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I do not think there is a particular comparison with the covid pandemic. This is a very different situation; indeed, it is very different from the situation in Afghanistan, as I explained to the House a little earlier.

The hon. Gentleman outlines what he will understand is an exceedingly complex and difficult situation. On the issue of staffing, the ambassador was indeed out of the country, and the deputy head of mission was not the second most senior person in the embassy; that was the development director, as I explained in answer to an earlier question.

Ronnie Cowan Portrait Ronnie Cowan (Inverclyde) (SNP)
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To echo the remarks of my hon. Friend the Member for East Renfrewshire (Kirsten Oswald), I have been contacted by a constituent of mine who is gravely concerned for her family members who are stuck in Khartoum, including her great-grandchildren, the youngest of whom is approaching three years of age. As the Minister said in his statement, food and water are becoming increasingly scarce. I get the complexity of the situation, but what are we doing specifically to get food and water to those people who are doing as they were requested to do and staying in their houses?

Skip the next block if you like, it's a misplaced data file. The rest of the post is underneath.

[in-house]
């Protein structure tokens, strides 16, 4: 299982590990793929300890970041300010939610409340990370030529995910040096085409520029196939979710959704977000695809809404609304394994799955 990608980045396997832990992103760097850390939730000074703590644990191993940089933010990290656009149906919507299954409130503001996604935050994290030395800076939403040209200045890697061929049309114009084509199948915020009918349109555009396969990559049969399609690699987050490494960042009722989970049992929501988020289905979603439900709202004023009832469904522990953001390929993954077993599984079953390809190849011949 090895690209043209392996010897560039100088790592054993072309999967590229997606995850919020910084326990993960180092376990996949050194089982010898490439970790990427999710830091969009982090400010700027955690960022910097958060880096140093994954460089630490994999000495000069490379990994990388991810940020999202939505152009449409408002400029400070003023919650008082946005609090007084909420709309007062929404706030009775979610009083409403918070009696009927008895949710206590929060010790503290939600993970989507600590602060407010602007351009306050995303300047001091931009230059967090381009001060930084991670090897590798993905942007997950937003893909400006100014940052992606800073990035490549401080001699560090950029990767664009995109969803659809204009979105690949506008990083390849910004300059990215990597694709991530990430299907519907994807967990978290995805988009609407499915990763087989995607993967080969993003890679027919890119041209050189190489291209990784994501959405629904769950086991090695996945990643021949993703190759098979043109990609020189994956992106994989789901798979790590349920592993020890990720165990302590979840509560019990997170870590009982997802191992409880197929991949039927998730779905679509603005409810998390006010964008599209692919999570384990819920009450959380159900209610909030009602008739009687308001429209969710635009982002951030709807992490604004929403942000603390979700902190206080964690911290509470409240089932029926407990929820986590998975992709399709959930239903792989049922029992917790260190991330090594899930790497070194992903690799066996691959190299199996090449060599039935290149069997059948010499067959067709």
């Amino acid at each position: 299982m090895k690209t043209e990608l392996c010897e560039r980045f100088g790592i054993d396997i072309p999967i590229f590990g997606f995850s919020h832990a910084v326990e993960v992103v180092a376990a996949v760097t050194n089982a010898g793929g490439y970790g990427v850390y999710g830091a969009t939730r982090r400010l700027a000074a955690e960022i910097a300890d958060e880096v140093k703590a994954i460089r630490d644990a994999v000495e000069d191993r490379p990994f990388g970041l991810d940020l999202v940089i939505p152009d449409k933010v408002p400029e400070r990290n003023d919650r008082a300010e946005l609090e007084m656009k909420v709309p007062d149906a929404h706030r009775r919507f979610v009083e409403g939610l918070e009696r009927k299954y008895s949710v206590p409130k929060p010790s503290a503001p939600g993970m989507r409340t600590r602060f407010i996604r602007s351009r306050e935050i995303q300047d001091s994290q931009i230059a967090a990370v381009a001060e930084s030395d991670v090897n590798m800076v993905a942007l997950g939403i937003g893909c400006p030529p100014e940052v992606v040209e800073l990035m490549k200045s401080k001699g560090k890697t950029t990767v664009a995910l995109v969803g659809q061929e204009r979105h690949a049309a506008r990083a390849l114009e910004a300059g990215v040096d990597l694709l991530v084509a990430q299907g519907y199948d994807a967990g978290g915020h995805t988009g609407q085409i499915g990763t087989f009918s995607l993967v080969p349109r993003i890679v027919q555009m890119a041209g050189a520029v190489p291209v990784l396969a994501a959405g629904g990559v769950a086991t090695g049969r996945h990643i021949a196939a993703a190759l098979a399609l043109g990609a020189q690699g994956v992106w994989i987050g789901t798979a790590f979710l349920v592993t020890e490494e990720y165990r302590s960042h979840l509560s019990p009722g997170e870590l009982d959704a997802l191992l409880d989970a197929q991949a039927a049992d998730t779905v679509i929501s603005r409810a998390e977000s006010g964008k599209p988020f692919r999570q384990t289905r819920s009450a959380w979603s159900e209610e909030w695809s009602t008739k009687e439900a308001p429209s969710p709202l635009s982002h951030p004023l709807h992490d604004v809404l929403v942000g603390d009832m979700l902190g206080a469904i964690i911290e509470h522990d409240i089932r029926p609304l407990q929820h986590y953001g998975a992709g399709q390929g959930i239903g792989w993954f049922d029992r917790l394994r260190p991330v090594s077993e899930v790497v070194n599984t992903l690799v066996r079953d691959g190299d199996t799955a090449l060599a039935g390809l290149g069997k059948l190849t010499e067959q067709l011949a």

Andrew Mitchell Portrait Mr Mitchell
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Once again, I hope that the “Dear colleague” letter will be of assistance in informing the hon. Gentleman’s constituents on these matters. On food and water, the position is deteriorating even more because the humanitarian workers are not able to carry out their normal activities, but the hon. Gentleman will understand that we are operating within the art of the possible. Therefore, what we have to do is to make sure that all options are explored as rapidly as possible, so that we can bring help to those people who are caught up in the dreadful jeopardy that he has so eloquently described.

UK Telecommunications

Ronnie Cowan Excerpts
Tuesday 28th January 2020

(4 years, 3 months ago)

Commons Chamber
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Dominic Raab Portrait Dominic Raab
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I am not quite sure what clandestine services my hon. Friend is referring to, but I can reassure him that there is nothing further than the investment that would be accepted, as laid out in the statement I have made.

Ronnie Cowan Portrait Ronnie Cowan (Inverclyde) (SNP)